Sim­ple steps to fi­nan­cial free­dom

Pilbara News - - Lifestyle - Brooke Evans-But­ler

Every­one wants to be fi­nan­cially se­cure, so we asked the ex­perts for more ad­vice to en­sure your fi­nances are ad­e­quate for your needs — no mat­ter what your stage of life.

Si­mon Podesta, cer­ti­fied fi­nan­cial plan­ner pro­fes­sional and prin­ci­pal at In­fin­ity Wealth So­lu­tions, says to en­sure a woman’s fi­nan­cial plan is ad­e­quate, plan­ning ahead is para­mount — and should cover both long and short-term goals.

“Ac­tively review your fi­nan­cial plan and goals on at least an an­nual ba­sis — your plan shouldn’t be set-and-for­get as things are al­ways changing around the world and in your own life, so ad­just­ments will be needed from time to time,” Mr Podesta says.

“Many women are great at man­ag­ing cash­flow and hit­ting tar­gets but quite of­ten they fail to con­sider the un­ex­pected. Hav­ing an emer­gency fund and ad­e­quate per­sonal in­sur­ance in place is very im­por­tant.” Mr Podesta says there are com­mon mis­takes women make when it comes to their fi­nances.

“Gen­er­ally speak­ing, women are less likely to be risk tak­ers when it comes to money,” he says.

“A com­mon area which we help our fe­male clients with is un­der­stand­ing what their su­per­an­nu­a­tion is and how it works. For younger women in par­tic­u­lar, it may be worth­while step­ping out of their com­fort zone and in­vest­ing into more growth-type in­vest­ments in their su­per. Whilst this car­ries more risk, they aren’t touch­ing the money for some­where around 30 years and can wait out any volatil­ity in mar­kets.”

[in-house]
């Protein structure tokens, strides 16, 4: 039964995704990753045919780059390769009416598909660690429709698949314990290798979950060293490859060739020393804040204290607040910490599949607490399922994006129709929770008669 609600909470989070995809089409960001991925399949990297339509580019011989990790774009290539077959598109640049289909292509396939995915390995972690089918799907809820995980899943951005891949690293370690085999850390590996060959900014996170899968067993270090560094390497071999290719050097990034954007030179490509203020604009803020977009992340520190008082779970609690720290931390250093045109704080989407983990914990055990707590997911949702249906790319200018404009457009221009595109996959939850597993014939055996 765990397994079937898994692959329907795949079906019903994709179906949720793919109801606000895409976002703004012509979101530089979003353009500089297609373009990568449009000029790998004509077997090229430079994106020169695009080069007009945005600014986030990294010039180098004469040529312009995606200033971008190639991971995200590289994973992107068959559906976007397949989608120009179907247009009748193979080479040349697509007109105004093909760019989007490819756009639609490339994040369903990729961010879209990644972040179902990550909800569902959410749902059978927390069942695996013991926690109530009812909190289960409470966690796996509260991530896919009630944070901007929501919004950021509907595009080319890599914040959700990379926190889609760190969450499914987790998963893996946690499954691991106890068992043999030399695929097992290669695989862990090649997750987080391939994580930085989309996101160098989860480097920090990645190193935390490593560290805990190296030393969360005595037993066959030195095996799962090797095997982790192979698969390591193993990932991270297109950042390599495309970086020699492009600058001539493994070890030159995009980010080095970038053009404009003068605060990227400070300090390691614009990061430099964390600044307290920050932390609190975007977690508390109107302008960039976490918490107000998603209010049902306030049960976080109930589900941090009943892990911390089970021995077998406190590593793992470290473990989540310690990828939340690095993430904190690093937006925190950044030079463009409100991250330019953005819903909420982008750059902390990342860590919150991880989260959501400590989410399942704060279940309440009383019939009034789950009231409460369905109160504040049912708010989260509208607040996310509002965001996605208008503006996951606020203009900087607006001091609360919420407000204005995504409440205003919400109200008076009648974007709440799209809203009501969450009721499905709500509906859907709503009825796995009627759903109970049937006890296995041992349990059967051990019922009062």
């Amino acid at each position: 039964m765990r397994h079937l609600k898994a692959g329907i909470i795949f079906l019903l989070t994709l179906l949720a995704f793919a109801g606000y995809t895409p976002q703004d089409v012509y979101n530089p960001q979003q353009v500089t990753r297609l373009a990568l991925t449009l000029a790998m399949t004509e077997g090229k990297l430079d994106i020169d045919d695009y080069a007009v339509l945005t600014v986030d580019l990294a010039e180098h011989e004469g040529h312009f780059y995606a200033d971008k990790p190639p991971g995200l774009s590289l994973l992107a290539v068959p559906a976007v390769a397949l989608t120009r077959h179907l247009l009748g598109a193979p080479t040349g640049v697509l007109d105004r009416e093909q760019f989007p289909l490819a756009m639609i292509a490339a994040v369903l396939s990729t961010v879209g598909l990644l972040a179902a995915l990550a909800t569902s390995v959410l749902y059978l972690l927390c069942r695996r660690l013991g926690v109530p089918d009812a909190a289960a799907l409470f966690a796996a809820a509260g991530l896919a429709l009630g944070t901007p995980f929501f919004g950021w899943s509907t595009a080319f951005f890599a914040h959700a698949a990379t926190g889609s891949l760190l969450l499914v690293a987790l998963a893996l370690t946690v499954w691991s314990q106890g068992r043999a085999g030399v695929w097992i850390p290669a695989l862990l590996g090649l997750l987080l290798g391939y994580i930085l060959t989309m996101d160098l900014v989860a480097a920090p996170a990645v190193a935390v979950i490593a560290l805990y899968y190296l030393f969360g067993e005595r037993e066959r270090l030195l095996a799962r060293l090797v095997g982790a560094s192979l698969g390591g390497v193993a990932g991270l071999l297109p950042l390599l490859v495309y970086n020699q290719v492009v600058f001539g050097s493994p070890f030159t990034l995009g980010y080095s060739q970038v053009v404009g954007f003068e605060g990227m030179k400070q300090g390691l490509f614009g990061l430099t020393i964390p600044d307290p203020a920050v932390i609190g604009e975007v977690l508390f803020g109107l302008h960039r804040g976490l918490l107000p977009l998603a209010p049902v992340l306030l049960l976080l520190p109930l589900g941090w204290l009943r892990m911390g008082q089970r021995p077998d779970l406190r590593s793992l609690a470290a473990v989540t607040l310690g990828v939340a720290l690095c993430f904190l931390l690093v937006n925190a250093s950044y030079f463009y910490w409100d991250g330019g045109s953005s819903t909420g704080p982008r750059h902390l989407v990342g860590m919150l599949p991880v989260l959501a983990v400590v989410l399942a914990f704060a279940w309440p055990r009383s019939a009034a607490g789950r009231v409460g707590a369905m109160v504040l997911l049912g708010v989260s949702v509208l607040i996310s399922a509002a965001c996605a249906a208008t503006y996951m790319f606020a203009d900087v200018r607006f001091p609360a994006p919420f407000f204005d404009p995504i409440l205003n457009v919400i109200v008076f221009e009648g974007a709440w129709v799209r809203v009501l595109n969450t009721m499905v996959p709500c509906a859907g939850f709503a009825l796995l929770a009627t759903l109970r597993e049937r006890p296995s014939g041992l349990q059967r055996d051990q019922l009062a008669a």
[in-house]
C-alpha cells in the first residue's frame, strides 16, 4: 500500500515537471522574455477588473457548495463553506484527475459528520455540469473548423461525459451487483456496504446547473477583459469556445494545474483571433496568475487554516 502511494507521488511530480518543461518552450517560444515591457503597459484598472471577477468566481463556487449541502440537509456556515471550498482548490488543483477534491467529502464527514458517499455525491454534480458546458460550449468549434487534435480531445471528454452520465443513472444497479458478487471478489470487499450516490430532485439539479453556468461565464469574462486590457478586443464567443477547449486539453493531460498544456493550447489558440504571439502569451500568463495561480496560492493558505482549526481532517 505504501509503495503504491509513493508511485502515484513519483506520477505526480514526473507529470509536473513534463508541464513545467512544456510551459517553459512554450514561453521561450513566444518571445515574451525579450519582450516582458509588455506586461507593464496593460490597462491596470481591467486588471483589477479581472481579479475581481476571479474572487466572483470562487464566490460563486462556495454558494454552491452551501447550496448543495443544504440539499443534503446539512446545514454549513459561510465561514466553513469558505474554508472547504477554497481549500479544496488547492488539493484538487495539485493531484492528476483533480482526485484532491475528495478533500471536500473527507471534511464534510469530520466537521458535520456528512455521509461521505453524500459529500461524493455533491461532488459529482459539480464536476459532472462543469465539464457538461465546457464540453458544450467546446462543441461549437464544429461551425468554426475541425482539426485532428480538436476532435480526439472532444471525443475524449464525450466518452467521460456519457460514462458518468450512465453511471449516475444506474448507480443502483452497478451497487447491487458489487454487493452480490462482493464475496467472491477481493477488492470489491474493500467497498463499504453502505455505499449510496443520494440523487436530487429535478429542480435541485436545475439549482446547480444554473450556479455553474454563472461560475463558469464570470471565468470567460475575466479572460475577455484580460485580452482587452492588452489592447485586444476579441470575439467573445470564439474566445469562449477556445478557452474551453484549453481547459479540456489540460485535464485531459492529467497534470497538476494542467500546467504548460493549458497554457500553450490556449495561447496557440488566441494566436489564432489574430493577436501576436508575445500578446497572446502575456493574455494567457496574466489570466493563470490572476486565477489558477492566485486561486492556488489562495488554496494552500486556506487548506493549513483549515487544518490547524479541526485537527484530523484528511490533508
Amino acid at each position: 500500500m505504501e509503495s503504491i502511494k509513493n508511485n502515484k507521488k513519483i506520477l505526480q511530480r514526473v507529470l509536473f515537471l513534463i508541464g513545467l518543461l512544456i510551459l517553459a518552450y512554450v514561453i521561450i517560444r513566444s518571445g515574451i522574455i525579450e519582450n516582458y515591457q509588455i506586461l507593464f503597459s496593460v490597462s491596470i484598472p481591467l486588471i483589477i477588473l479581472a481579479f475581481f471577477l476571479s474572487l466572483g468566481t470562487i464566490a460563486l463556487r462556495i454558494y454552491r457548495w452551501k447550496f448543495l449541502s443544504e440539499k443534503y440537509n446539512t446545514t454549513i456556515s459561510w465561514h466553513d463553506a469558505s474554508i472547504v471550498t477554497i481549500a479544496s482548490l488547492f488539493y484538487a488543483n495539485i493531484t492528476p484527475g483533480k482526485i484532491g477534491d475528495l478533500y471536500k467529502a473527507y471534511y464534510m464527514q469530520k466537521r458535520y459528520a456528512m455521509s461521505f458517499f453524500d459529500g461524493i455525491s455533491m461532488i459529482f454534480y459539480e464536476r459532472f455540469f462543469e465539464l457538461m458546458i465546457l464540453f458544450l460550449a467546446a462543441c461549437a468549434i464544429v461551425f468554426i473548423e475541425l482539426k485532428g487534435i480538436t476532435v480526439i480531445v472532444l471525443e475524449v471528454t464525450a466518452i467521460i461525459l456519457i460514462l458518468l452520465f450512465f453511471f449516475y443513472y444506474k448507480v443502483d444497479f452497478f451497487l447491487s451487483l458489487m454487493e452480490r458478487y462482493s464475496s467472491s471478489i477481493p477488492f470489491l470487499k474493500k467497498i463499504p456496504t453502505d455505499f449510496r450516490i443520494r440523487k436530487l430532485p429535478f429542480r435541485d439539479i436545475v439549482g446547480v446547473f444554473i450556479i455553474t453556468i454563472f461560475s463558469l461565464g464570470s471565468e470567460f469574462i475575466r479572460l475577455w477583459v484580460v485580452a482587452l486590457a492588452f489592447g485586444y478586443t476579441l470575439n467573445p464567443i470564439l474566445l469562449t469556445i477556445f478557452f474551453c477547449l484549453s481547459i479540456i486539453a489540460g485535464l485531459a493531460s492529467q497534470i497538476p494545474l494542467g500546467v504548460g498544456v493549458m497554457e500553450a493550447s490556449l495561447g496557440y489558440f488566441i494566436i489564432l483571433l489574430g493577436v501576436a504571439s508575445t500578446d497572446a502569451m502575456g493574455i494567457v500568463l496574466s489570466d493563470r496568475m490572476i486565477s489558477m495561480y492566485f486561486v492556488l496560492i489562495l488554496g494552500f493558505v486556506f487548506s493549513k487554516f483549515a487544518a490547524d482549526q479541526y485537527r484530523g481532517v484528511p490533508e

He said another com­mon mis­take was let­ting a part­ner con­trol the fi­nances.

“Quite of­ten, we come across women who don’t know where their money is or the full fi­nan­cial pic­ture of their house­hold,” he says.

“Money is one of the big­gest things cou­ples ar­gue about, so know­ing how things stand goes a long way to pre­vent­ing ar­gu­ments and avoids sur­prises if there is fi­nan­cial trou­ble.

“This is re­ally ap­par­ent for older women who may get di­vorced later in life or be­come a widow and their part­ner has han­dled all the money over the many years to­gether.”

Marie Watts, a cer­ti­fied fi­nan­i­cal plan­ner from Bou­tique Ad­vis­ers, says women un­der fi­nan­cial stress should con­sider mak­ing an ap­point­ment to see a fi­nan­cial coun­sel­lor by phon­ing a free service on 1800 007 007.

Pic­ture: Getty Im­ages

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